"Germinal" - Novel and Film Analytical Essay by Metro

Analysis of Emile Zola's novel "Germinal" and Claude Berri s film of the same name.
# 150372 | 1,391 words | 2 sources | MLA | 2012 | NZ
Published on Feb 05, 2012 in Literature (French) , Film (Analysis, Criticism, Etc.)

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This paper analyzes and reviews two different formats for the same story entitled "Germinal", considering both the novel by Emile Zola and the 1993 film directed by Claude Berri. According to the paper, both novel and film contain a standard love triangle between three of its main characters Etienne, Catherine and Chaval. For the duration of both the novel and film, the reader and audience becomes witness to two men constantly fighting over Catherine. The review further points out that though the triangle may be a standard one, it is not treated conventionally by either Zola or Berri, and this is largely due to the violent nature which emerges from the characters and their passions. The paper continues by comparing and contrasting how this love triangle is portrayed in the novel and film. The paper concludes by stating that this love triangle is important to both the novel and film, as it creates empathy between the reader and audience and Etienne, while making clear the distinction between the hero and villain early within the narrative.

From the Paper:

"The love triangle in Emile Zola s Germinal is set up early in the novel, and is immediately recognisable as a standard one which will be a driving force behind many characters and their behaviours. When Etienne goes down into the mine for the first time Catherine is friendly towards him, and does not become short tempered at his shortcomings. After sharing her lunch with Etienne the reader gets their first glimpse into the beginning of the romance; "She was really very nice. As soon as she d finished her sandwich he d take her in his arms and kiss her thick, pink lips" (48). Etienne goes on to say how she "both excited and inhibited him" (49). However, the intimate moment which we assume was to come is halted by the arrival of Chaval; the third part of the love triangle in the novel. Unlike Etienne, there is no compassion or genuine feelings of love in his actions, for he is described to have "grabbed her by the shoulders, pulled her head back and crushed her mouth with a brutal kiss, quite coldly... There was, in this kiss, a sort of claim to ownership" (49). This scene immediately sets up Etienne and Chaval as the competing men who will fight for Catherine s love..."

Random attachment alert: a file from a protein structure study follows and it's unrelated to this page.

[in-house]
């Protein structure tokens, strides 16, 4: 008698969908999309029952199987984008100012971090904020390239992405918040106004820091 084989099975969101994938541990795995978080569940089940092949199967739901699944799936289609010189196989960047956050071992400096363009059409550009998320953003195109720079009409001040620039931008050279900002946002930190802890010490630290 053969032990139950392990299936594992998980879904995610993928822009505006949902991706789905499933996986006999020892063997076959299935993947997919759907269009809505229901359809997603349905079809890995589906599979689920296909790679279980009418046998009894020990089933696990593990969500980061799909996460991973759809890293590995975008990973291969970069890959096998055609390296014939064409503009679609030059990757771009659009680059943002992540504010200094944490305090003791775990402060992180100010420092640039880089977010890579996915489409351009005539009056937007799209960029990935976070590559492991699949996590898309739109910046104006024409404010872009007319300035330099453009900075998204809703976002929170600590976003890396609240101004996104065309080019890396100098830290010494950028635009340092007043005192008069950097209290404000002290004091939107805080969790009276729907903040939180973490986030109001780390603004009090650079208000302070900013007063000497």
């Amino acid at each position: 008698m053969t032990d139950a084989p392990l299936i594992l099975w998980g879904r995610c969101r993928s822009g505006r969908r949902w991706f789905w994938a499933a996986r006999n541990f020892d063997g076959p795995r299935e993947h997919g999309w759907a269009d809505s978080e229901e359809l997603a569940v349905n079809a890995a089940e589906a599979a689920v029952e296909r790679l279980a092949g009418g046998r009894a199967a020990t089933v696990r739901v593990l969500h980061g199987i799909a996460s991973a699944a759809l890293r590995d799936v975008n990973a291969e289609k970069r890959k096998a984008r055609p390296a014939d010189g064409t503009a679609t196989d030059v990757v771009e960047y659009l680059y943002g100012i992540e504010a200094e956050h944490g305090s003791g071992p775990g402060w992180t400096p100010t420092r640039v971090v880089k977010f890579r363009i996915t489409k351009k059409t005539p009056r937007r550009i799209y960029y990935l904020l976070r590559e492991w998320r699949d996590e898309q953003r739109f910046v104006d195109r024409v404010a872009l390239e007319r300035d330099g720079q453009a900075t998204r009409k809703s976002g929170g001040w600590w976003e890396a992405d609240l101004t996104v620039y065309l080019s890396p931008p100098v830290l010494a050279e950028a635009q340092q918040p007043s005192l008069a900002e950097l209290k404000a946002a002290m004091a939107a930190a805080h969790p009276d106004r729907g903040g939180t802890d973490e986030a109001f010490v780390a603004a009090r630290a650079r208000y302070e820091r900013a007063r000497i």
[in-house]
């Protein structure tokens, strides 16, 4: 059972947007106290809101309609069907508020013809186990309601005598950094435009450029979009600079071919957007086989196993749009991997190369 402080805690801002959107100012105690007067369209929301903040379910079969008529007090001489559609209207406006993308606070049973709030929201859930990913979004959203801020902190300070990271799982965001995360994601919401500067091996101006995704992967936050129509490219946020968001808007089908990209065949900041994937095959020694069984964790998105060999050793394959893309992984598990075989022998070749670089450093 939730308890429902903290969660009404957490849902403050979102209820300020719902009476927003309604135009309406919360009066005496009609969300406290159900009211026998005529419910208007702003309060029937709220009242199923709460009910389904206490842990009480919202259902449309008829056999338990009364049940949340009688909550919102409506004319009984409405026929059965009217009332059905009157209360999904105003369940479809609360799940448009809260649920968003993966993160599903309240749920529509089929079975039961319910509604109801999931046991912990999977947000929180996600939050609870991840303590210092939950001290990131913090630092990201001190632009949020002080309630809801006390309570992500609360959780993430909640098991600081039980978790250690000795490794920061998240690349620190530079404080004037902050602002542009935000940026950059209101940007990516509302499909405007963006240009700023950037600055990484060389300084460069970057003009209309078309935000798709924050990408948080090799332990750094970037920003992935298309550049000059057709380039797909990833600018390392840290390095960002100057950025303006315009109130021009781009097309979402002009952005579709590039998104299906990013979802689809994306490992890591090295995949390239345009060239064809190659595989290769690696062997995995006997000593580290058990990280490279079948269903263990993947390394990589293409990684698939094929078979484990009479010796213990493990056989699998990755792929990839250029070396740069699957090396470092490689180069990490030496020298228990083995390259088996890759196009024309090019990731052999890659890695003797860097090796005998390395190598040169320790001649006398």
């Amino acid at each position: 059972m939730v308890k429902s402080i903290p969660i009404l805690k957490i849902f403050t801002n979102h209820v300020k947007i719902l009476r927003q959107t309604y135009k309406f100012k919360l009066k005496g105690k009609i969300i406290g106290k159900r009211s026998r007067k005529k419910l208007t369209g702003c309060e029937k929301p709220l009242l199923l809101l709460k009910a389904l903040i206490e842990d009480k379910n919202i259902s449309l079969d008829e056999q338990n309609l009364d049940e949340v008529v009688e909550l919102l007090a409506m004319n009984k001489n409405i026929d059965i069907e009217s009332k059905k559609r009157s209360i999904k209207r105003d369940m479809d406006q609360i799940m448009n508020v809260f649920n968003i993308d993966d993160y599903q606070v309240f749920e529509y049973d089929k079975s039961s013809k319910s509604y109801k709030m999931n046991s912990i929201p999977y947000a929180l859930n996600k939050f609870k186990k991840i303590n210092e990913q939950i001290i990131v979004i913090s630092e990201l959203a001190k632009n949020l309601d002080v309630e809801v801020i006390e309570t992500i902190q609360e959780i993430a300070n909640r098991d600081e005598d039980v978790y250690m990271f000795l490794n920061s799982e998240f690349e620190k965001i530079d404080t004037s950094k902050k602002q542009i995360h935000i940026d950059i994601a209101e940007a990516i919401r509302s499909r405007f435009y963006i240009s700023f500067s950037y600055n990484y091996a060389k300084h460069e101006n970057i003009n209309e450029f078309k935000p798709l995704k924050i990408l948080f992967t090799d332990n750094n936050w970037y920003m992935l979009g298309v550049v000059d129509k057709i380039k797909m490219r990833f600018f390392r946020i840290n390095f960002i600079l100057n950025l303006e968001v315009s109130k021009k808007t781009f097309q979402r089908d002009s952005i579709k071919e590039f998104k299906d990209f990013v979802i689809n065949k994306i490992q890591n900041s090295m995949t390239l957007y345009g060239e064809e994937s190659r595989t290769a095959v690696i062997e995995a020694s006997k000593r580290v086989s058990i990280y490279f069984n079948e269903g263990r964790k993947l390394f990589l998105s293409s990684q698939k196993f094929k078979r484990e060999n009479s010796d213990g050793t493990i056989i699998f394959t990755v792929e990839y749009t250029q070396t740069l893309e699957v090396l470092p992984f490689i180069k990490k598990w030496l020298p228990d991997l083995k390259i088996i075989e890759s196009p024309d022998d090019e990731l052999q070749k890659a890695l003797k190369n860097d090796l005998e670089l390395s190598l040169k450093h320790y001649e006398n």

Sample of Sources Used:

  • Berri, Claude, et al. Germinal. Renn Productions: Umbrella Entertainment, 1993
  • Zola, Emile. Germinal. Great Britain: Oxford University Press, 2008

Cite this Analytical Essay:

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"Germinal" - Novel and Film (2012, February 05) Retrieved January 29, 2020, from https://www.academon.com/analytical-essay/germinal-novel-and-film-150372/

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